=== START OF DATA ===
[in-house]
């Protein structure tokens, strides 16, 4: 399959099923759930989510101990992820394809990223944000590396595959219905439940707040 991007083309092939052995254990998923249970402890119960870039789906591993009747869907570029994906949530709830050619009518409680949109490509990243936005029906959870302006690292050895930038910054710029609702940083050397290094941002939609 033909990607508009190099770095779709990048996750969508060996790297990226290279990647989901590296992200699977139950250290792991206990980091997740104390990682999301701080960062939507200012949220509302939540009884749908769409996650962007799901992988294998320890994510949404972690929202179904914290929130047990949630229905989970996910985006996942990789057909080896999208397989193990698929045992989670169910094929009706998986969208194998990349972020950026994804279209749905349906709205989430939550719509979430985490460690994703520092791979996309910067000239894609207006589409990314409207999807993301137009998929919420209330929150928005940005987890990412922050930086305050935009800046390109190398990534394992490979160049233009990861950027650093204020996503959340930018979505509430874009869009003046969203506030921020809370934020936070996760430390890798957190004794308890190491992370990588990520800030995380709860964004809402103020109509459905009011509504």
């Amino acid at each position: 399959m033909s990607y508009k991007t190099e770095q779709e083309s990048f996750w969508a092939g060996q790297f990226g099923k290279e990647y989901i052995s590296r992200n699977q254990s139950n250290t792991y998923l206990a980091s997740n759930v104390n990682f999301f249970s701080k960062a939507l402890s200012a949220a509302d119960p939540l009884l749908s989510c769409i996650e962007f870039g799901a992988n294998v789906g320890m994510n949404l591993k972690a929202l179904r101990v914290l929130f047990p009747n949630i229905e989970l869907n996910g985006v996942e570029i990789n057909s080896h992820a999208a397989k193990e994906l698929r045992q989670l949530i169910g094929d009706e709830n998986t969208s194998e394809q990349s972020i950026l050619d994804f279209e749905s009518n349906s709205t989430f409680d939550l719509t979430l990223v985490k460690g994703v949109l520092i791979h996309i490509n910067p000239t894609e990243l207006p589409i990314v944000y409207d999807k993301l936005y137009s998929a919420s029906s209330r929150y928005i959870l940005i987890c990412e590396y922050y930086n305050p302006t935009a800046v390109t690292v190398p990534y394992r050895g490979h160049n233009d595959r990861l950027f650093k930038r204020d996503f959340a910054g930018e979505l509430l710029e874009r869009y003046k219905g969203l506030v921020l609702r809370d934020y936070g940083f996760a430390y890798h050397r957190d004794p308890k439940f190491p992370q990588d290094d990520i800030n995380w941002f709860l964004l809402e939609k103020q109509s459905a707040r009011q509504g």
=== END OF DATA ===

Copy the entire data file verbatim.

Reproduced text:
[in-house]
């Protein structure tokens, strides 16, 4: 399959099923759930989510101990992820394809990223944000590396595959219905439940707040 991007083309092939052995254990998923249970402890119960870039789906591993009747869907570029994906949530709830050619009518409680949109490509990243936005029906959870302006690292050895930038910054710029609702940083050397290094941002939609 033909990607508009190099770095779709990048996750969508060996790297990226290279990647989901590296992200699977139950250290792991206990980091997740104390990682999301701080960062939507200012949220509302939540009884749908769409996650962007799901992988294998320890994510949404972690929202179904914290929130047990949630229905989970996910985006996942990789057909080896999208397989193990698929045992989670169910094929009706998986969208194998990349972020950026994804279209749905349906709205989430939550719509979430985490460690994703520092791979996309910067000239894609207006589409990314409207999807993301137009998929919420209330929150928005940005987890990412922050930086305050935009800046390109190398990534394992490979160049233009990861950027650093204020996503959340930018979505509430874009869009003046969203506030921020809370934020936070996760430390890798957190004794308890190491992370990588990520800030995380709860964004809402103020109509459905009011509504």
């Amino acid at each position: 399959m033909s990607y508009k991007t190099e770095q779709e083309s990048f996750w969508a092939g060996q790297f990226g099923k290279e990647y989901i052995s590296r992200n699977q254990s139950n250290t792991y998923l206990a980091s997740n759930v104390n990682f999301f249970s701080k960062a939507l402890s200012a949220a509302d119960p939540l009884l749908s989510c769409i996650e962007f870039g799901a992988n294998v789906g320890m994510n949404l591993k972690a929202l179904r101990v914290l929130f047990p009747n949630i229905e989970l869907n996910g985006v996942e570029i990789n057909s080896h992820a999208a397989k193990e994906l698929r045992q989670l949530i169910g094929d009706e709830n998986t969208s194998e394809q990349s972020i950026l050619d994804f279209e749905s009518n349906s709205t989430f409680d939550l719509t979430l990223v985490k460690g994703v949109l520092i791979h996309i490509n910067p000239t894609e990243l207006p589409i990314v944000y409207d999807k993301l936005y137009s998929a919420s029906s209330r929150y928005i959870l940005i987890c990412e590396y922050y930086n305050p302006t935009a800046v390109t690292v190398p990534y394992r050895g490979h160049n233009d595959r990861l950027f650093k930038r204020d996503f959340a910054g930018e979505l509430l710029e874009r869009y003046k219905g969203l506030v921020l609702r809370d934020y936070g940083f996760a430390y890798h050397r957190d004794p308890k439940f190491p992370q990588d290094d990520i800030n995380w941002f709860l964004l809402e939609k103020q109509s459905a707040r009011q509504g």